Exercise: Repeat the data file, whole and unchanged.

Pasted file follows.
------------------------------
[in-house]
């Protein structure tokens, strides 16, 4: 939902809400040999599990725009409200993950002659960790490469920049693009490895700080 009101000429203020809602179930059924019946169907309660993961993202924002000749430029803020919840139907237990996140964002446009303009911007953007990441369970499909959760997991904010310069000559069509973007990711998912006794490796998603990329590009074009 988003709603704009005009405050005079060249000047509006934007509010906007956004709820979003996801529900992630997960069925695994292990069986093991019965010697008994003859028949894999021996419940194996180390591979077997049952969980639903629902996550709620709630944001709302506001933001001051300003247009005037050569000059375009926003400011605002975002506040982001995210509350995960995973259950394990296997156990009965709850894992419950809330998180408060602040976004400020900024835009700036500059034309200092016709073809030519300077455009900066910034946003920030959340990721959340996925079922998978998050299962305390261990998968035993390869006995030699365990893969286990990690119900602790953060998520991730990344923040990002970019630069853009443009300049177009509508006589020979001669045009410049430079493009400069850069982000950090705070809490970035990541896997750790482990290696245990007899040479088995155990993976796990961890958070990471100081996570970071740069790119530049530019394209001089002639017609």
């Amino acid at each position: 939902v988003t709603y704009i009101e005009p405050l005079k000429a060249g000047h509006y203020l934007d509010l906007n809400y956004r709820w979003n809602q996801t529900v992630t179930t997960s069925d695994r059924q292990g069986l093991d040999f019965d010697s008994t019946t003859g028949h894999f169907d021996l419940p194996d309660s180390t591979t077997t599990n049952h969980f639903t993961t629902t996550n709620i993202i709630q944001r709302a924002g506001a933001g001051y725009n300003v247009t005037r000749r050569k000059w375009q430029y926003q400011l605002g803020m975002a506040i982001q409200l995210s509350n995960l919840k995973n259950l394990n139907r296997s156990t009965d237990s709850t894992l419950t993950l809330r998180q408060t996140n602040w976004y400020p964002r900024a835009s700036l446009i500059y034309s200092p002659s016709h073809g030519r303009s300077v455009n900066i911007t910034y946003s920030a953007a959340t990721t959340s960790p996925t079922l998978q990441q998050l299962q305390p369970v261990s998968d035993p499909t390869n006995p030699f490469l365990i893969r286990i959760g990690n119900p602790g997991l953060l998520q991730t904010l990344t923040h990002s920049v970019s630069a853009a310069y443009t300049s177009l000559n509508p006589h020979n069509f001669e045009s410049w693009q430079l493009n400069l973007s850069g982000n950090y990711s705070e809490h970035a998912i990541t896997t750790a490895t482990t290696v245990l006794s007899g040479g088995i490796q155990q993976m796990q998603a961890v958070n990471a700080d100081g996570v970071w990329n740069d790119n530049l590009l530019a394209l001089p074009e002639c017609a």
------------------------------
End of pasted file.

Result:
[in-house]
């Protein structure tokens, strides 16, 4: 939902809400040999599990725009409200993950002659960790490469920049693009490895700080 009101000429203020809602179930059924019946169907309660993961993202924002000749430029803020919840139907237990996140964002446009303009911007953007990441369970499909959760997991904010310069000559069509973007990711998912006794490796998603990329590009074009 988003709603704009005009405050005079060249000047509006934007509010906007956004709820979003996801529900992630997960069925695994292990069986093991019965010697008994003859028949894999021996419940194996180390591979077997049952969980639903629902996550709620709630944001709302506001933001001051300003247009005037050569000059375009926003400011605002975002506040982001995210509350995960995973259950394990296997156990009965709850894992419950809330998180408060602040976004400020900024835009700036500059034309200092016709073809030519300077455009900066910034946003920030959340990721959340996925079922998978998050299962305390261990998968035993390869006995030699365990893969286990990690119900602790953060998520991730990344923040990002970019630069853009443009300049177009509508006589020979001669045009410049430079493009400069850069982000950090705070809490970035990541896997750790482990290696245990007899040479088995155990993976796990961890958070990471100081996570970071740069790119530049530019394209001089002639017609």
């Amino acid at each position: 939902v988003t709603y704009i009101e005009p405050l005079k000429a060249g000047h509006y203020l934007d509010l906007n809400y956004r709820w979003n809602q996801t529900v992630t179930t997960s069925d695994r059924q292990g069986l093991d040999f019965d010697s008994t019946t003859g028949h894999f169907d021996l419940p194996d309660s180390t591979t077997t599990n049952h969980f639903t993961t629902t996550n709620i993202i709630q944001r709302a924002g506001a933001g001051y725009n300003v247009t005037r000749r050569k000059w375009q430029y926003q400011l605002g803020m975002a506040i982001q409200l995210s509350n995960l919840k995973n259950l394990n139907r296997s156990t009965d237990s709850t894992l419950t993950l809330r998180q408060t996140n602040w976004y400020p964002r900024a835009s700036l446009i500059y034309s200092p002659s016709h073809g030519r303009s300077v455009n900066i911007t910034y946003s920030a953007a959340t990721t959340s960790p996925t079922l998978q990441q998050l299962q305390p369970v261990s998968d035993p499909t390869n006995p030699f490469l365990i893969r286990i959760g990690n119900p602790g997991l953060l998520q991730t904010l990344t923040h990002s920049v970019s630069a853009a310069y443009t300049s177009l000559n509508p006589h020979n069509f001669e045009s410049w693009q430079l493009n400069l973007s850069g982000n950090y990711s705070e809490h970035a998912i990541t896997t750790a490895t482990t290696v245990l006794s007899g040479g088995i490796q155990q993976m796990q998603a961890v958070n990471a700080d100081g996570v970071w990329n740069d790119n530049l590009l530019a394209l001089p074009e002639c017609a």